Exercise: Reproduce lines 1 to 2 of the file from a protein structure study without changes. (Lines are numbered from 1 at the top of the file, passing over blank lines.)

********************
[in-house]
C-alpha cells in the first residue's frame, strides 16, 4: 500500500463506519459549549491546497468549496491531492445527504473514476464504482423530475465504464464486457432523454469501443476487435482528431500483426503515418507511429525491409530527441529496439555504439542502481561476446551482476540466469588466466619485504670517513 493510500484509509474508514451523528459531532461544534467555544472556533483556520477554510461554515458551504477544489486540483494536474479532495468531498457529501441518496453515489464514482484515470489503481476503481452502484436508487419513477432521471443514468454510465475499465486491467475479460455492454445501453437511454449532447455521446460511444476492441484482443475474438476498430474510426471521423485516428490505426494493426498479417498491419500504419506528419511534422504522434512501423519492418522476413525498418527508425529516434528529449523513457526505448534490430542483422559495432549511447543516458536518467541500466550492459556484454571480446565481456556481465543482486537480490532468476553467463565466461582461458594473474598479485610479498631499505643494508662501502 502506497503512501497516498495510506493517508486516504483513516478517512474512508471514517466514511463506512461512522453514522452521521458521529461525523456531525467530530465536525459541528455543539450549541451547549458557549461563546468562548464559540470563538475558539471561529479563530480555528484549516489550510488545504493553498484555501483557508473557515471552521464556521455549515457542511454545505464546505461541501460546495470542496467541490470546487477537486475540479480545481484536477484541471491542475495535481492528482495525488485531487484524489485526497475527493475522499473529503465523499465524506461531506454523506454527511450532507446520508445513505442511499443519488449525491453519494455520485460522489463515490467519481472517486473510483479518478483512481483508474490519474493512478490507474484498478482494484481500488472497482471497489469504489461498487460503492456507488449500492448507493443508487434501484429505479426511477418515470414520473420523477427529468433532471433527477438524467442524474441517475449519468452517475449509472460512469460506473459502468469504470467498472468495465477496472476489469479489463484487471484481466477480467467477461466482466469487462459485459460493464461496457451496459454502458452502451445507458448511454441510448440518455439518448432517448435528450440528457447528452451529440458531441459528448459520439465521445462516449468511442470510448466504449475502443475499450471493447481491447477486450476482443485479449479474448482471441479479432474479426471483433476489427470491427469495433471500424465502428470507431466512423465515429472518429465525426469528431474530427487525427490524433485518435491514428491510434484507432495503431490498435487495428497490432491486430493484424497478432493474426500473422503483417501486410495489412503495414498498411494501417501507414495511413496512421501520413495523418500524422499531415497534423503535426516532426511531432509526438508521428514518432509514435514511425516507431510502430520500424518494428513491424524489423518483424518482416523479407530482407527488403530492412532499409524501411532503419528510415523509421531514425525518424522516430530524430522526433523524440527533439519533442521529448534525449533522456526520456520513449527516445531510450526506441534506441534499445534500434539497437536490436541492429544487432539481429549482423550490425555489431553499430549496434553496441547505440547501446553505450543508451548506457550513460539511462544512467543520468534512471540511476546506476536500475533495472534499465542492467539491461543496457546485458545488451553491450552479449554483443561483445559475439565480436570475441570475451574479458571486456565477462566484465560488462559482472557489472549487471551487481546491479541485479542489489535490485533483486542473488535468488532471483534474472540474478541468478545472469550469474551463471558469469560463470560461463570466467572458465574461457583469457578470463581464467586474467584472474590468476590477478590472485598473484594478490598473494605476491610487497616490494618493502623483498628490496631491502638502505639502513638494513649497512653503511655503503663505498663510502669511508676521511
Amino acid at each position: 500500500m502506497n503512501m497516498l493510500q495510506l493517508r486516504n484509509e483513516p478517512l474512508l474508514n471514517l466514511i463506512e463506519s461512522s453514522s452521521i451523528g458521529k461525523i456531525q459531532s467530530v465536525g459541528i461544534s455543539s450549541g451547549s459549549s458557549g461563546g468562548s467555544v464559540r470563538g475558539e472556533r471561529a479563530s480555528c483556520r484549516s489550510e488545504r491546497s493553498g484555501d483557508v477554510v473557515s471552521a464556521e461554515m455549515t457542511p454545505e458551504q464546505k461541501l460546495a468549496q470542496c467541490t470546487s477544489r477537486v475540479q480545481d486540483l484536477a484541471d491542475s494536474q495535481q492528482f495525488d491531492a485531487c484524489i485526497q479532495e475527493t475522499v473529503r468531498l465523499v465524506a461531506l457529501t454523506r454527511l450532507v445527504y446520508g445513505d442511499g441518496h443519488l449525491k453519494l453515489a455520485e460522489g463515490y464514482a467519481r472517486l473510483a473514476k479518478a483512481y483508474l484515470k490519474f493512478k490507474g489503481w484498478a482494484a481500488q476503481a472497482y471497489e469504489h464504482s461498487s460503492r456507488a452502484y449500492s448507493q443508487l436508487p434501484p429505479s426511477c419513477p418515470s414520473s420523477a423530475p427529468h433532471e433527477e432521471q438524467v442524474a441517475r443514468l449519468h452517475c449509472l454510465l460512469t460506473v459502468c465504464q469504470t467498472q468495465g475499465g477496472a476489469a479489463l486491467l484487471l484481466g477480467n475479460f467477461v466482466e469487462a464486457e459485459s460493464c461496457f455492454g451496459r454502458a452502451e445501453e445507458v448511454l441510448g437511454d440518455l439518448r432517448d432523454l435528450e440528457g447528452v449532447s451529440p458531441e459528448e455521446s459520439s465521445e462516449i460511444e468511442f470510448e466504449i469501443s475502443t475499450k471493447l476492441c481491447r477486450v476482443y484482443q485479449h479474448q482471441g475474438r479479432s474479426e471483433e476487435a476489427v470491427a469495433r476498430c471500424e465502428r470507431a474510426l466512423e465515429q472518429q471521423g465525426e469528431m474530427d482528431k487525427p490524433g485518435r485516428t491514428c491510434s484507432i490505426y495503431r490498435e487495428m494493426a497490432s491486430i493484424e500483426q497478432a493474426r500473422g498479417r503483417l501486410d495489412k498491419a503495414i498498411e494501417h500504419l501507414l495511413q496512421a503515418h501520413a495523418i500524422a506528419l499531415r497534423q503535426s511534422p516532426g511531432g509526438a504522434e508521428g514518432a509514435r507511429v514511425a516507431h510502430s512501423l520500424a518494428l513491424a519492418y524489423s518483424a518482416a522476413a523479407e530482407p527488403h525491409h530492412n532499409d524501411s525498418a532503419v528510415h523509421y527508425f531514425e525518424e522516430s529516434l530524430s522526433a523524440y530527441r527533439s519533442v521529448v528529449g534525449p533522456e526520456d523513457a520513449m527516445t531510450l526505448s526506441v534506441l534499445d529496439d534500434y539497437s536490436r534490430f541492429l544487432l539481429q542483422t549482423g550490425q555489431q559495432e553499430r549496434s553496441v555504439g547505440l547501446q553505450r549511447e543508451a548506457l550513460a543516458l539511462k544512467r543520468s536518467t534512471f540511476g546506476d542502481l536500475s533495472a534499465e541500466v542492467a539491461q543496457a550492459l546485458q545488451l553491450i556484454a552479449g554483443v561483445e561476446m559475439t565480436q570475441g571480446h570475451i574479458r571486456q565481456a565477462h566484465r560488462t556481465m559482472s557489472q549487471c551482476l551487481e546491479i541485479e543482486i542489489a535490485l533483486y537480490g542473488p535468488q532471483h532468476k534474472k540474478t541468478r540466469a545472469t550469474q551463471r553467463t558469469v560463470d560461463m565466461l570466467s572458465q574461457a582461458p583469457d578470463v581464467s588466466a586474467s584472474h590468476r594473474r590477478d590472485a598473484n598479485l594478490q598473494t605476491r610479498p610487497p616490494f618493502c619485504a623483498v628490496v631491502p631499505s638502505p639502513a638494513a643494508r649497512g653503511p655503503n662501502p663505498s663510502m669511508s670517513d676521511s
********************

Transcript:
[in-house]
C-alpha cells in the first residue's frame, strides 16, 4: 500500500463506519459549549491546497468549496491531492445527504473514476464504482423530475465504464464486457432523454469501443476487435482528431500483426503515418507511429525491409530527441529496439555504439542502481561476446551482476540466469588466466619485504670517513 493510500484509509474508514451523528459531532461544534467555544472556533483556520477554510461554515458551504477544489486540483494536474479532495468531498457529501441518496453515489464514482484515470489503481476503481452502484436508487419513477432521471443514468454510465475499465486491467475479460455492454445501453437511454449532447455521446460511444476492441484482443475474438476498430474510426471521423485516428490505426494493426498479417498491419500504419506528419511534422504522434512501423519492418522476413525498418527508425529516434528529449523513457526505448534490430542483422559495432549511447543516458536518467541500466550492459556484454571480446565481456556481465543482486537480490532468476553467463565466461582461458594473474598479485610479498631499505643494508662501502 502506497503512501497516498495510506493517508486516504483513516478517512474512508471514517466514511463506512461512522453514522452521521458521529461525523456531525467530530465536525459541528455543539450549541451547549458557549461563546468562548464559540470563538475558539471561529479563530480555528484549516489550510488545504493553498484555501483557508473557515471552521464556521455549515457542511454545505464546505461541501460546495470542496467541490470546487477537486475540479480545481484536477484541471491542475495535481492528482495525488485531487484524489485526497475527493475522499473529503465523499465524506461531506454523506454527511450532507446520508445513505442511499443519488449525491453519494455520485460522489463515490467519481472517486473510483479518478483512481483508474490519474493512478490507474484498478482494484481500488472497482471497489469504489461498487460503492456507488449500492448507493443508487434501484429505479426511477418515470414520473420523477427529468433532471433527477438524467442524474441517475449519468452517475449509472460512469460506473459502468469504470467498472468495465477496472476489469479489463484487471484481466477480467467477461466482466469487462459485459460493464461496457451496459454502458452502451445507458448511454441510448440518455439518448432517448435528450440528457447528452451529440458531441459528448459520439465521445462516449468511442470510448466504449475502443475499450471493447481491447477486450476482443485479449479474448482471441479479432474479426471483433476489427470491427469495433471500424465502428470507431466512423465515429472518429465525426469528431474530427487525427490524433485518435491514428491510434484507432495503431490498435487495428497490432491486430493484424497478432493474426500473422503483417501486410495489412503495414498498411494501417501507414495511413496512421501520413495523418500524422499531415497534423503535426516532426511531432509526438508521428514518432509514435514511425516507431510502430520500424518494428513491424524489423518483424518482416523479407530482407527488403530492412532499409524501411532503419528510415523509421531514425525518424522516430530524430522526433523524440527533439519533442521529448534525449533522456526520456520513449527516445531510450526506441534506441534499445534500434539497437536490436541492429544487432539481429549482423550490425555489431553499430549496434553496441547505440547501446553505450543508451548506457550513460539511462544512467543520468534512471540511476546506476536500475533495472534499465542492467539491461543496457546485458545488451553491450552479449554483443561483445559475439565480436570475441570475451574479458571486456565477462566484465560488462559482472557489472549487471551487481546491479541485479542489489535490485533483486542473488535468488532471483534474472540474478541468478545472469550469474551463471558469469560463470560461463570466467572458465574461457583469457578470463581464467586474467584472474590468476590477478590472485598473484594478490598473494605476491610487497616490494618493502623483498628490496631491502638502505639502513638494513649497512653503511655503503663505498663510502669511508676521511